Have you stumbled? Arise. Have you sinned? Cease. Do not stand in the way of sinners, but spring away. When you are converted and groan you shall be saved. Out of labour comes health, out of sweat salvation. Beware lest, from your wish to keep certain obligations, you break the obligations to God which you professed before many witnesses. Pray do not hesitate to come to me for any earthly considerations. When I have recovered my dead I shall lament, I shall tend him, I will weep because of the spoiling of the daughter of my people (Isaiah 22:4).

All are ready to welcome you, all will share your efforts. Do not sink back. Remember the days of old. There is salvation; there is amendment. Be of good cheer; do not despair. It is not a law condemning to death without pity, but mercy remitting punishment and awaiting improvement. The doors are not yet shut; the bridegroom hears; sin is not the master. Make another effort, do not hesitate, have pity on yourself and on all of us in Jesus Christ our Lord, to Whom be glory and might now and for ever and ever. Amen.

[St. Basil the Great, Letter 44]

A lesson in judging others – Abba Moses the Black

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A certain brother committed an offence in Scete, the camp of the monks, and when a congregation was assembled ‎on this matter, they sent after Abba Moses, but he refused to come; then they sent the priest of the church to him, ‎saying, “Come, for all the people are expecting you,” and he rose up and came.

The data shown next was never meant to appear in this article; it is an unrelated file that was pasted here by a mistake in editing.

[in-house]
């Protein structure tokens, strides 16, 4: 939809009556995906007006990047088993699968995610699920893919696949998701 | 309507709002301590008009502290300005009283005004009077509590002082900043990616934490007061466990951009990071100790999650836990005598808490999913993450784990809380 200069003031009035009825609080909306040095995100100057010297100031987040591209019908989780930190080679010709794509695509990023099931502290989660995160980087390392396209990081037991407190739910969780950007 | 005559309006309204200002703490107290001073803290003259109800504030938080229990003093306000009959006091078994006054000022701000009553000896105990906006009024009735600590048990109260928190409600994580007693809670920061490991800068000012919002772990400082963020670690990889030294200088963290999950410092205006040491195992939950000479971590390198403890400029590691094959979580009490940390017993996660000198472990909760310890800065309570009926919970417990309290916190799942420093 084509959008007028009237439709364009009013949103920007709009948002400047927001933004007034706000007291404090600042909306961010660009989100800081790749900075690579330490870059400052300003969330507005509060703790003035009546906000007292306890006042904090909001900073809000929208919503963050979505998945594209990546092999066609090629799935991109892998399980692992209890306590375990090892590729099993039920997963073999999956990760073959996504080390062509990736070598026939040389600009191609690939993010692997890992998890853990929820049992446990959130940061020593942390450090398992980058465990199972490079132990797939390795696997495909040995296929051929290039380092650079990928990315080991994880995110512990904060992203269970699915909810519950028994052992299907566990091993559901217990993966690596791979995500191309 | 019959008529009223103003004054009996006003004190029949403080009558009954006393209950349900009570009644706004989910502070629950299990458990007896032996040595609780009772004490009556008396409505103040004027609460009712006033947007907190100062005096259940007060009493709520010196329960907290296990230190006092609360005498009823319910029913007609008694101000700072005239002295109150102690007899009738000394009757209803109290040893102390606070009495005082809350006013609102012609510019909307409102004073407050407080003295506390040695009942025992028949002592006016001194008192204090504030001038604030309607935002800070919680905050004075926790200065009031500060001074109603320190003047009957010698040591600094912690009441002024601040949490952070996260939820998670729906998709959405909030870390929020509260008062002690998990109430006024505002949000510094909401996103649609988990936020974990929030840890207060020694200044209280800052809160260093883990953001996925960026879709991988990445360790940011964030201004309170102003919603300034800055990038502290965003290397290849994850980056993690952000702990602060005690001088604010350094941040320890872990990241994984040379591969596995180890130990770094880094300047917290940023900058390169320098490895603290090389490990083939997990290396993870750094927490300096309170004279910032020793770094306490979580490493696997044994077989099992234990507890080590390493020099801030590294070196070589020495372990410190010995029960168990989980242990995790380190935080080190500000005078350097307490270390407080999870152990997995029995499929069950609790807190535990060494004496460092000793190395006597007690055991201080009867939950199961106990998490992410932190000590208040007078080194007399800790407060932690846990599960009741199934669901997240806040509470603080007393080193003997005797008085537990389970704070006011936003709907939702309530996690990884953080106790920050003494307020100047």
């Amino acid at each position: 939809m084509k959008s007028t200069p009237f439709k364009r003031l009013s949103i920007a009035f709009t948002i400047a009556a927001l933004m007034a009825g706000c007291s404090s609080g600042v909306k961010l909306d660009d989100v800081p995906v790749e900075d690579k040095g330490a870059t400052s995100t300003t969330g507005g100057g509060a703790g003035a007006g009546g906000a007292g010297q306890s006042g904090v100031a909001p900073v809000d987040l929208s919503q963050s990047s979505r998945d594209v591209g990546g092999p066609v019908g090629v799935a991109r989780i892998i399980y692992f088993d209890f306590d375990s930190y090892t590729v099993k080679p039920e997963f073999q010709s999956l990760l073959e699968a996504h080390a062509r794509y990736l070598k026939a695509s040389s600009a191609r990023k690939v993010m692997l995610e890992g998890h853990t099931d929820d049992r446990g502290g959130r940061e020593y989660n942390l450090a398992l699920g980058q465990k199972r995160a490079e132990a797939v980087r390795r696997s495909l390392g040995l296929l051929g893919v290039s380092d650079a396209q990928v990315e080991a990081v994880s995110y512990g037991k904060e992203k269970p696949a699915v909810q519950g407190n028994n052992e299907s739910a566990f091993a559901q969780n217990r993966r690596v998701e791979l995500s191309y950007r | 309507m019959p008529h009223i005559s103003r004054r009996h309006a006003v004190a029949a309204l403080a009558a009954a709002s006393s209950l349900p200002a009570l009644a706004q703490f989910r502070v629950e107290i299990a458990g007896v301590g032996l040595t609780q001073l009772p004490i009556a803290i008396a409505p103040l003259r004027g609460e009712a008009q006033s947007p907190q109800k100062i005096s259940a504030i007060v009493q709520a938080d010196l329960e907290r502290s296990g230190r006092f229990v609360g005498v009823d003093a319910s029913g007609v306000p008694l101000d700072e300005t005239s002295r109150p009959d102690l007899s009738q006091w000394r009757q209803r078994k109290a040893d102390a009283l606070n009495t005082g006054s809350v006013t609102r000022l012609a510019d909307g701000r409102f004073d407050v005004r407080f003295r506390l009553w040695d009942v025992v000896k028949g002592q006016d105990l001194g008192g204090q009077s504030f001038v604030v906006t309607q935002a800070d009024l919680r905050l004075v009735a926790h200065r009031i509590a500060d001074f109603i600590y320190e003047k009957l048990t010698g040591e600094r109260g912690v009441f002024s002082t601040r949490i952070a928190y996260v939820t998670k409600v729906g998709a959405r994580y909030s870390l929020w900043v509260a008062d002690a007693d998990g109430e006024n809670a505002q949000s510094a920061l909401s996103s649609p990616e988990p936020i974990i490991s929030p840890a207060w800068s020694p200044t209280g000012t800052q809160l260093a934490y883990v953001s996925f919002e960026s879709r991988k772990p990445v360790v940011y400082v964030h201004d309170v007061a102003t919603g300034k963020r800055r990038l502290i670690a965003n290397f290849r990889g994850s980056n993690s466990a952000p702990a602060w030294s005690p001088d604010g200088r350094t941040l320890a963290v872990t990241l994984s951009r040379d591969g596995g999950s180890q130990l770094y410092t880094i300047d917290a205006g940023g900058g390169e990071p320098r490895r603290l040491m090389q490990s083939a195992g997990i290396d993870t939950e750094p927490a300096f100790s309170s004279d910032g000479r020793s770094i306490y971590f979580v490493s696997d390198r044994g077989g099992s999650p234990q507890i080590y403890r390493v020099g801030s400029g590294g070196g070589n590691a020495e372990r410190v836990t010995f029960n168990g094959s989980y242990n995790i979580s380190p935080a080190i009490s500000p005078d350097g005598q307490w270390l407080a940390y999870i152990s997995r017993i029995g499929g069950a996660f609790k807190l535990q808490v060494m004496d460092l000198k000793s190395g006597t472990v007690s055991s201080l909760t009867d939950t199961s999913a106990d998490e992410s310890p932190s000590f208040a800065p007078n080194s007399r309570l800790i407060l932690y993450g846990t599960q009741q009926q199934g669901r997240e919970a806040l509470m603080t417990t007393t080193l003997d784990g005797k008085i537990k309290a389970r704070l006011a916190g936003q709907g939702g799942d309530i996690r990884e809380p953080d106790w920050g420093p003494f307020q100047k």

He took a basket with a hole in it ‎and filled it with sand, and carried it upon his shoulders, and those who went out to meet him said unto him, “What ‎does this mean, O father?” And he said to them, “The sands are my sins which are running down behind me and I ‎cannot see them, and, even, have come to this day to judge shortcomings which are not mine.” And when they heard ‎this they set free that brother and said nothing further to him.‎

[Apophthegmata Patrum]

The working tools of the soul – Abba Poemen

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Abba Poemen said, “Being on the alert, paying attention to oneself, and discretion – these three virtues are the working tools of the soul.”

[Apophthegmata Patrum]

Light the divine fire within yourself – Amma Syncletica

ImageThe blessed Syncletica said, “It is a struggle and great toil at first for those who approach God, but then it is unspeakable joy. Just as they who want to start a fire are engulfed in smoke and reduced to tears at first and in this way attain the desired object, so too – for it says, “Our God is a consuming fire” [Heb 12:29] – must we start the divine fire within ourselves with tears and toil.”

[Apophthegmata Patrum]

Words to live by – Abba Anthony the Great

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Somebody asked Abba Anthony, “By observing which [precept] shall I be well pleasing to God?” The elder answered, “Observe what I am telling you: Always have God before your eyes wherever you go. Whatever you are doing, have the testimony from Holy Scripture to hand. Wherever you are living, do not be in a hurry to move away. Observe these three [precepts] and you will be saved.”

[Abba Anthony the Great, the Father of Monks, Apophthegmata Patrum]